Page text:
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The Five Whys

This article appeared in the May 31st issue of APICS extra. It featured yours truly and covers the topic of the five whys. You can learn more about APICS by visiting

Why Do You Ask?

By Douglas R. Kelly

Maybe it's because I'm a parent, but whenever I come across the term “the five why's,” I immediately think of kids and the way they learn about things. You know what I mean—you tell a child something and they come right back with “Why?” You then explain the reason behind the information you've imparted, there's a pause—and then another “Why?”

Although it can get a little tedious (especially when your child shoots right past five), you're actually practicing root cause analysis in those situations. You may be getting at why birdies live in the trees instead of in regular houses, but at least the process makes you think and analyze things you take for granted. The APICS Dictionary, Eleventh Edition, defines the five why's this way: “The common practice in TQM [total quality management] is to ask ‘why' five times when confronted with a problem. By the time the answer to the fifth ‘why' is found, the ultimate cause of the problem is identified.”

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When the subject turns to lean methodologies, one of our APICS' go-to people is Jamie Flinchbaugh, founder and partner at The Lean Learning Center in Novi, Michigan. He's co-author (with Andy Carlino) of the book “The Hitchhiker's Guide to Lean,” and when I asked him for a “snapshot” scenario of the way in which the five why's can get at the cause of a problem, he said, “OK, if I pull my car out of my garage and see oil on the garage floor, my solution is to clean it up. But if I dig deeper, maybe I need to fix the engine because it has a leak. But why did I end up with a leaking engine? Was I not taking care of it properly? Did I not do the necessary maintenance? If I fix it at that level, I can avoid winding up back in the same situation. In essence, five why's helps us focus on how the work produces the results.”

Don't miss the power of what appears to be a very simple tool. Asking why can open doors that would likely have stayed closed under normal circumstances, and walking through those doors can take you and your organization to great places. Five is not some magic number, by the way; it's a rule of thumb that can and should be modified according to the demands of a given situation. And although it is often used as part of a six sigma program, the five why's work quite well on their own. They also apply to service-oriented operations as well as to manufacturing.
That leads to a “why” question that's just dying to be asked: Why do so few organizations take advantage of this results-producing technique? Part of the answer lies in real and perceived barriers that can prevent a manager from even opening his or her mouth in the first place. “One barrier is that asking ‘why' feels invasive,” offers Flinchbaugh. “If a person doesn't understand the context, it can feel like you're challenging their integrity. In fact, I was once told by someone that they were trained by a communications consultant never to use the word ‘why' because it sets up confrontation. That's an extreme condition, but without proper context, it can be quite invasive.”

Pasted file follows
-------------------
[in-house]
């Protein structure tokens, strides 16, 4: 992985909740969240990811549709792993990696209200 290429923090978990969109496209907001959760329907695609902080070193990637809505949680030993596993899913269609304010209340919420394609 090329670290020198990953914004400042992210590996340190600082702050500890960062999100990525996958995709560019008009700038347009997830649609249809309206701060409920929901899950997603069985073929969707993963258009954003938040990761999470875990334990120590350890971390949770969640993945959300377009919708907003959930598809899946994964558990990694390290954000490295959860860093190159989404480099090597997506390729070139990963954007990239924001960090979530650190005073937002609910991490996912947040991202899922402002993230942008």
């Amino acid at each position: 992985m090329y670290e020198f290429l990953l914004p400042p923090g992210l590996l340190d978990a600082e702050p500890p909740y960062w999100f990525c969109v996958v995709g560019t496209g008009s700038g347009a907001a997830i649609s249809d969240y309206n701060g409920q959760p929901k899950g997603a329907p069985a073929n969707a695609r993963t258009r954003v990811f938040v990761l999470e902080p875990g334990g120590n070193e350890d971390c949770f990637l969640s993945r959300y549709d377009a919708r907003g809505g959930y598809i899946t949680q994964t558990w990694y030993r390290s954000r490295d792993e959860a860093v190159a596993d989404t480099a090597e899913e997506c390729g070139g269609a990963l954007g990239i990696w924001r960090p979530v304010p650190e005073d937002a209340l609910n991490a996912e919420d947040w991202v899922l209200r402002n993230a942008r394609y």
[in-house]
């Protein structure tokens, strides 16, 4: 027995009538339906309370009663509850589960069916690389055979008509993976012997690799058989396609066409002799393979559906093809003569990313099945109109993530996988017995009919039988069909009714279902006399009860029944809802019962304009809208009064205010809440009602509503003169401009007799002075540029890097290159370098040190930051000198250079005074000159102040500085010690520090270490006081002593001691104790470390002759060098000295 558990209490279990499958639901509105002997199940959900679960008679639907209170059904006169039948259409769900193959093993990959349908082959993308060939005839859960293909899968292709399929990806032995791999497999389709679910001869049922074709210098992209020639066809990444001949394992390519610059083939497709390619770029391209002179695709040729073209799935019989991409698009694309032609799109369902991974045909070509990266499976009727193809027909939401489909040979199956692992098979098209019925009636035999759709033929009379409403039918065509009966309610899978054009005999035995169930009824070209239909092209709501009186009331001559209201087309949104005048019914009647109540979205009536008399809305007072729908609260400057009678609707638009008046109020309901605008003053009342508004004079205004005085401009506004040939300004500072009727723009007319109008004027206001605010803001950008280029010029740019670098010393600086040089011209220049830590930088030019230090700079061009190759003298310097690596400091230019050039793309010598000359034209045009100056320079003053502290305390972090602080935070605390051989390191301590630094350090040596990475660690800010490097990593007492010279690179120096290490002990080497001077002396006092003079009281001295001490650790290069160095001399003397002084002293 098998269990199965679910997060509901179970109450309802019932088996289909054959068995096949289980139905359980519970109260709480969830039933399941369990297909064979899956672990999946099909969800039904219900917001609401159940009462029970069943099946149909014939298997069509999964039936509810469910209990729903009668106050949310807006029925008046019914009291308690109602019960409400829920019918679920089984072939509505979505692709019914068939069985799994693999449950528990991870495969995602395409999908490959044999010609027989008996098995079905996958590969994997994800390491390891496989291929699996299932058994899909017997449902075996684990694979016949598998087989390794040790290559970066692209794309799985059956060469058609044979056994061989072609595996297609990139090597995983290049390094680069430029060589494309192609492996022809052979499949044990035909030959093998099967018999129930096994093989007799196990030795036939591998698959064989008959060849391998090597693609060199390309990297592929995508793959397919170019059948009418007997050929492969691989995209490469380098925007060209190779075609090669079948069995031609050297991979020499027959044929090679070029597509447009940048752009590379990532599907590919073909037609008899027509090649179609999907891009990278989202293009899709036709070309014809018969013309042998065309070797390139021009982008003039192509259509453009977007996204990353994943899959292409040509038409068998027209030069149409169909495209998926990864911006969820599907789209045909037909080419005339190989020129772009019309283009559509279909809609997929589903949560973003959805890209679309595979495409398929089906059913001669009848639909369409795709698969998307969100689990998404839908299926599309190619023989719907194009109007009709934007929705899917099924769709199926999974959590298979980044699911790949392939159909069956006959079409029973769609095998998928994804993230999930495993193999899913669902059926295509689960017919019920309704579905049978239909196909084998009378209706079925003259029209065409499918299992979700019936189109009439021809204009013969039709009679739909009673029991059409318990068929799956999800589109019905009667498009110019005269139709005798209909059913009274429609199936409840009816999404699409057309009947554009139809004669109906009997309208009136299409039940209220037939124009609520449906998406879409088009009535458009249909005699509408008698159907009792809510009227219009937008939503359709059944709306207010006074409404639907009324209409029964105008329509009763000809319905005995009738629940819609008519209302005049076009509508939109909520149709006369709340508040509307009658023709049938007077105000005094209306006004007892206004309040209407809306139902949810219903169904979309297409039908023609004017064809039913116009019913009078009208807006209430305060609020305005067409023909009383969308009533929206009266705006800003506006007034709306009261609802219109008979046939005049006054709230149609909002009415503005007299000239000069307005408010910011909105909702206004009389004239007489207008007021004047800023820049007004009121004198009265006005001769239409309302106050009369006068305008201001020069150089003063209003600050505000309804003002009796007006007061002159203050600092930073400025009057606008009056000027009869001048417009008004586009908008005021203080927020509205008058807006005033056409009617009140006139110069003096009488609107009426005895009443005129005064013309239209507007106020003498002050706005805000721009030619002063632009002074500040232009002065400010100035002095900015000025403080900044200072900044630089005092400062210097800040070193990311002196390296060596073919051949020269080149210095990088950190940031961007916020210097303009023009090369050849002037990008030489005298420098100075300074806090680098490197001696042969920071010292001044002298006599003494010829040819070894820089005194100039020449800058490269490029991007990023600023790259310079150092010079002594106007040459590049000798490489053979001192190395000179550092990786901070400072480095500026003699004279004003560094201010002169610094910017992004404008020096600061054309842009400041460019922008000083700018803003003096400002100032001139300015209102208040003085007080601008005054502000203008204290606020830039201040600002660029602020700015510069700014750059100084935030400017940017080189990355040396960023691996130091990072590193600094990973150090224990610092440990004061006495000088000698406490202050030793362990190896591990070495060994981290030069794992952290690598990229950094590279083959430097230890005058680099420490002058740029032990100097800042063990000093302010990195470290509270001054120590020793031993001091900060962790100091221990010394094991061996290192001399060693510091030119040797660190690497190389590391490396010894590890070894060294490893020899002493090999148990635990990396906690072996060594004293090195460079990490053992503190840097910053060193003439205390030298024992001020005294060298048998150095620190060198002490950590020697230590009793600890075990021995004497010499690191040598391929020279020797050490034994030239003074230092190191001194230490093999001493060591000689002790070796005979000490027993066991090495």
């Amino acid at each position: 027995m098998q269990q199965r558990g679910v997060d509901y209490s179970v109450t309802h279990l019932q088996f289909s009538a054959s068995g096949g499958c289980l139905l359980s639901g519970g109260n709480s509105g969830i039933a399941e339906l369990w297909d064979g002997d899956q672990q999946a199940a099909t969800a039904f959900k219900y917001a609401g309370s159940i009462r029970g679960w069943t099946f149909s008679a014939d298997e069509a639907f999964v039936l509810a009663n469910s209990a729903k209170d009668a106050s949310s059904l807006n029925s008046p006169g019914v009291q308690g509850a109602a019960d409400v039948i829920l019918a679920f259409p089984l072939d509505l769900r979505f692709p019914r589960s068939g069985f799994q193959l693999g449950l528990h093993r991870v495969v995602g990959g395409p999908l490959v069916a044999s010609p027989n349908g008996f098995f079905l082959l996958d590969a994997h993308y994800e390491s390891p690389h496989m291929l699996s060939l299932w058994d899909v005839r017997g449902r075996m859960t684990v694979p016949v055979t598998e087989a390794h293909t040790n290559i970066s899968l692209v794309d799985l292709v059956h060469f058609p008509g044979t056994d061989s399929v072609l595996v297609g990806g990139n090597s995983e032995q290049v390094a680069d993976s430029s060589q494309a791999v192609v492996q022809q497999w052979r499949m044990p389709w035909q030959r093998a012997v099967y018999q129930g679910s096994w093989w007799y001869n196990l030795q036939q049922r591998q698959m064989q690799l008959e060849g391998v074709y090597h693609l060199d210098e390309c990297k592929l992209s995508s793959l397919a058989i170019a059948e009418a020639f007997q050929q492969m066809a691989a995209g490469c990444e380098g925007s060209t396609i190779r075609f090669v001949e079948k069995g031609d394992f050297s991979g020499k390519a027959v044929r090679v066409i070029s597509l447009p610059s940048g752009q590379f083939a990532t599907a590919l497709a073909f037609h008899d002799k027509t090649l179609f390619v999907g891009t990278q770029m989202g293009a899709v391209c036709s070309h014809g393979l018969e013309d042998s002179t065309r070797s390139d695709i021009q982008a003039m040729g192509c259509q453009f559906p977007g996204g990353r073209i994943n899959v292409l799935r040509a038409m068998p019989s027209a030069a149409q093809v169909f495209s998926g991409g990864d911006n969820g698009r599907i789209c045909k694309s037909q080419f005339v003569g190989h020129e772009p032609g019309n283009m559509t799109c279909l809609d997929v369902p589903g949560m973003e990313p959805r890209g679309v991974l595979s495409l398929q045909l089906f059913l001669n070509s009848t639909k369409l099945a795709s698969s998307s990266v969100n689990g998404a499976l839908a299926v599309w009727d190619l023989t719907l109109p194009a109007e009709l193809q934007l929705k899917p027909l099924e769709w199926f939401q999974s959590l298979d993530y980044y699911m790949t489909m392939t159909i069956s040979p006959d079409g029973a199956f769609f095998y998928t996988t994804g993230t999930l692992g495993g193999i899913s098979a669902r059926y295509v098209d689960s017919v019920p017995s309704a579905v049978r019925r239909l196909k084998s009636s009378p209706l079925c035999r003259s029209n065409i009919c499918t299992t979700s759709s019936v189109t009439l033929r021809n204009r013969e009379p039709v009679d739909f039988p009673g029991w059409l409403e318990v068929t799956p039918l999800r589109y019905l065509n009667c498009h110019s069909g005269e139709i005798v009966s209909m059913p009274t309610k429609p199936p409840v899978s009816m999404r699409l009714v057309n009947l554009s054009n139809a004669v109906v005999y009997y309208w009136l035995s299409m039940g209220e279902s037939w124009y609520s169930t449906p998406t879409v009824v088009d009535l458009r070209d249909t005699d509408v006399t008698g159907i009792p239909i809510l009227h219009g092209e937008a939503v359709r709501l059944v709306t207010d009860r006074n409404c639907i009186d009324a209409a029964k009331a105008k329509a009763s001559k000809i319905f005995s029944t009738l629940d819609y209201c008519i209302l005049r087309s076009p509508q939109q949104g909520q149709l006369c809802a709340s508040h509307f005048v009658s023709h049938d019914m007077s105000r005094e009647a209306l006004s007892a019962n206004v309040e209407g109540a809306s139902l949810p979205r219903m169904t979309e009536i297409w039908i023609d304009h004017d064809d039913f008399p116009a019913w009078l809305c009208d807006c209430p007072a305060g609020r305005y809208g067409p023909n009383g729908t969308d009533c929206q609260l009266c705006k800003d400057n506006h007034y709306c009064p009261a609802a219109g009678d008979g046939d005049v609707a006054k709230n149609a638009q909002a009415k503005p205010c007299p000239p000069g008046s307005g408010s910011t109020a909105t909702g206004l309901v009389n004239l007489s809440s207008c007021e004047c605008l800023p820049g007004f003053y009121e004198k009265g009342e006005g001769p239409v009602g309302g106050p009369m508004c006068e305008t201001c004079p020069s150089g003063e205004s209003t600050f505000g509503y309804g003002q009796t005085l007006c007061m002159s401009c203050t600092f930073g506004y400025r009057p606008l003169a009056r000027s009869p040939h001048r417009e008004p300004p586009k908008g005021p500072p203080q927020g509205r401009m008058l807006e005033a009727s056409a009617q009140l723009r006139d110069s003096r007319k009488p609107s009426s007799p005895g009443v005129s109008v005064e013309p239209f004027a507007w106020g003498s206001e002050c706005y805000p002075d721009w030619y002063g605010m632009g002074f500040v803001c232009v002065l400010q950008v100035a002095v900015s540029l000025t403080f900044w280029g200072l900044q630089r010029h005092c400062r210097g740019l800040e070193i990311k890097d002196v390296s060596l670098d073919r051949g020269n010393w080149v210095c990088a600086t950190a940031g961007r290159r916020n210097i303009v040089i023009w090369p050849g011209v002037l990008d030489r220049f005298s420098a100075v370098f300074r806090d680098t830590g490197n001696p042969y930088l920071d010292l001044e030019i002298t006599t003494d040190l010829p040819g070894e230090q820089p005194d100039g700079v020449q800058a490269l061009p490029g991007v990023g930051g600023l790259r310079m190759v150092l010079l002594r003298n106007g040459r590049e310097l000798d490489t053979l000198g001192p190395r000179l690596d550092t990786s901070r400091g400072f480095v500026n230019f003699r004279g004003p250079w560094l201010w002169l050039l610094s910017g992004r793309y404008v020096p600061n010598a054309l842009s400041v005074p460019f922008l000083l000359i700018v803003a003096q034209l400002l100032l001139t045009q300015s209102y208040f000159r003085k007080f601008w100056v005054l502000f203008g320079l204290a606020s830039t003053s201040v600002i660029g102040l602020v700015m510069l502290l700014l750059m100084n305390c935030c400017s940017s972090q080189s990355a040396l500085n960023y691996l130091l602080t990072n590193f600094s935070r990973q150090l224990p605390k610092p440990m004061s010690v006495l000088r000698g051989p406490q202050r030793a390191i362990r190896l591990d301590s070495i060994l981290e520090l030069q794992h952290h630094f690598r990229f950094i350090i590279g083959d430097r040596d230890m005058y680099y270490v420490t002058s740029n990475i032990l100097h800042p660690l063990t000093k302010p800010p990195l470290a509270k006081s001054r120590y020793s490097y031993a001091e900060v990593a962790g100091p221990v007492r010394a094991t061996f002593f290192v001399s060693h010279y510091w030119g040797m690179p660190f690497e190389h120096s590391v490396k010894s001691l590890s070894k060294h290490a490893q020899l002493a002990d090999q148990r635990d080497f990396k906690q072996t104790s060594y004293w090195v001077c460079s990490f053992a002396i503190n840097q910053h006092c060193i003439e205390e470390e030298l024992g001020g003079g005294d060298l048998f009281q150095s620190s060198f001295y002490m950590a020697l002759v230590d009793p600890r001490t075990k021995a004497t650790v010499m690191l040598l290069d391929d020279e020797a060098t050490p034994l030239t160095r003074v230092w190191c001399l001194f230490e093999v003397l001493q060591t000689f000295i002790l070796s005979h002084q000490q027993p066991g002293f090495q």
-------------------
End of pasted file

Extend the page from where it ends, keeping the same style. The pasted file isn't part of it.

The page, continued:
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Another challenge—one which surprised me because not doing this strikes me as intentionally setting up for failure—is being unable to observe current reality. As Flinchbaugh says, “This is a key lean skill. I can't just guess at the answer; I have to go out and actually observe and understand and analyze.” A third barrier facing managers who are asking (or who want to be asking) why is not following up and verifying results. “This is an opportunity for an organization to learn what works and what doesn't work,” says Flinchbaugh, “and if we don't follow up, we don't learn anything. It would be like throwing a dart at a dartboard and not looking to see where it lands.”

Like the child asking why the birds don't bump into the top of the sky, it's important to have a healthy curiosity about why your organization's processes produce the results they produce.

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Jamie Flinchbaugh is a lean advisor, speaker, and author. In addition to co-founding the Lean Learning Center, he has helped build nearly 20 companies as either a co-founder, board member, advisor, or angel investor. These companies range from high-performance motorcycles to SaaS tools for continuous improvement. He has advised over 300 companies around the world in lean transformation, including Intel, Harley-Davidson, Crayola, BMW, and Amazon. Jamie co-authored the popular book The Hitchhiker’s Guide to Lean, and continues to share his experiences as a Contributing Editor forIndustryWeek and as a blogger at He holds degrees from Lehigh University, University of Michigan, and MIT, and continues to teach and mentor on campus. Jamie is best known for helping to transform how we think about lean from a tools-centric model to one based on principles and behaviors. His passion for lean transformation comes from seeking to unlock the great potential that people possess to build inspiring organizations.

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